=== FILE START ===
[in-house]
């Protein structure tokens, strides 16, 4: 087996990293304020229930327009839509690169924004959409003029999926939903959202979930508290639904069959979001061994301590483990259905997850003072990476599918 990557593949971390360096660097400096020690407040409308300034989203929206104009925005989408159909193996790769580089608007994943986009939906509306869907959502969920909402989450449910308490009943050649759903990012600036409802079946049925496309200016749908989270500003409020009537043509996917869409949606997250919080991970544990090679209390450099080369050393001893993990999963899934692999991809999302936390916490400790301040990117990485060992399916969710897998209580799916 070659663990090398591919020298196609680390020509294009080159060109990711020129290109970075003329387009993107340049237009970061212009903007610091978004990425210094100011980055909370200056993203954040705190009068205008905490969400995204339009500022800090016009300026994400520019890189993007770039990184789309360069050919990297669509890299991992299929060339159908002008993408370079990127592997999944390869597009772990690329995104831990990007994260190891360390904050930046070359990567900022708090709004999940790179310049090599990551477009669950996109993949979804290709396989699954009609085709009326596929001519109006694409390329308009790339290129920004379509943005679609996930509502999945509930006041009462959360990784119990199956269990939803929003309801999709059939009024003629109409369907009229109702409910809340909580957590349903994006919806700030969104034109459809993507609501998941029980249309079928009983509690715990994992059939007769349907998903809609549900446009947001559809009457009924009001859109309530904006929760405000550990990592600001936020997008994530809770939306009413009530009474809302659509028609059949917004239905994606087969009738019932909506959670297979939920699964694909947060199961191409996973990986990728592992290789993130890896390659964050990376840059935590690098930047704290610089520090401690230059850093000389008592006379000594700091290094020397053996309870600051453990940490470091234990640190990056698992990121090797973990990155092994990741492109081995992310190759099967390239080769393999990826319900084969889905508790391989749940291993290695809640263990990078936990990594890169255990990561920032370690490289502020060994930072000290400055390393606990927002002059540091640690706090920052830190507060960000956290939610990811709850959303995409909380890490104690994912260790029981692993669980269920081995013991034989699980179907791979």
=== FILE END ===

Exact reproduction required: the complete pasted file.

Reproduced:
[in-house]
């Protein structure tokens, strides 16, 4: 087996990293304020229930327009839509690169924004959409003029999926939903959202979930508290639904069959979001061994301590483990259905997850003072990476599918 990557593949971390360096660097400096020690407040409308300034989203929206104009925005989408159909193996790769580089608007994943986009939906509306869907959502969920909402989450449910308490009943050649759903990012600036409802079946049925496309200016749908989270500003409020009537043509996917869409949606997250919080991970544990090679209390450099080369050393001893993990999963899934692999991809999302936390916490400790301040990117990485060992399916969710897998209580799916 070659663990090398591919020298196609680390020509294009080159060109990711020129290109970075003329387009993107340049237009970061212009903007610091978004990425210094100011980055909370200056993203954040705190009068205008905490969400995204339009500022800090016009300026994400520019890189993007770039990184789309360069050919990297669509890299991992299929060339159908002008993408370079990127592997999944390869597009772990690329995104831990990007994260190891360390904050930046070359990567900022708090709004999940790179310049090599990551477009669950996109993949979804290709396989699954009609085709009326596929001519109006694409390329308009790339290129920004379509943005679609996930509502999945509930006041009462959360990784119990199956269990939803929003309801999709059939009024003629109409369907009229109702409910809340909580957590349903994006919806700030969104034109459809993507609501998941029980249309079928009983509690715990994992059939007769349907998903809609549900446009947001559809009457009924009001859109309530904006929760405000550990990592600001936020997008994530809770939306009413009530009474809302659509028609059949917004239905994606087969009738019932909506959670297979939920699964694909947060199961191409996973990986990728592992290789993130890896390659964050990376840059935590690098930047704290610089520090401690230059850093000389008592006379000594700091290094020397053996309870600051453990940490470091234990640190990056698992990121090797973990990155092994990741492109081995992310190759099967390239080769393999990826319900084969889905508790391989749940291993290695809640263990990078936990990594890169255990990561920032370690490289502020060994930072000290400055390393606990927002002059540091640690706090920052830190507060960000956290939610990811709850959303995409909380890490104690994912260790029981692993669980269920081995013991034989699980179907791979």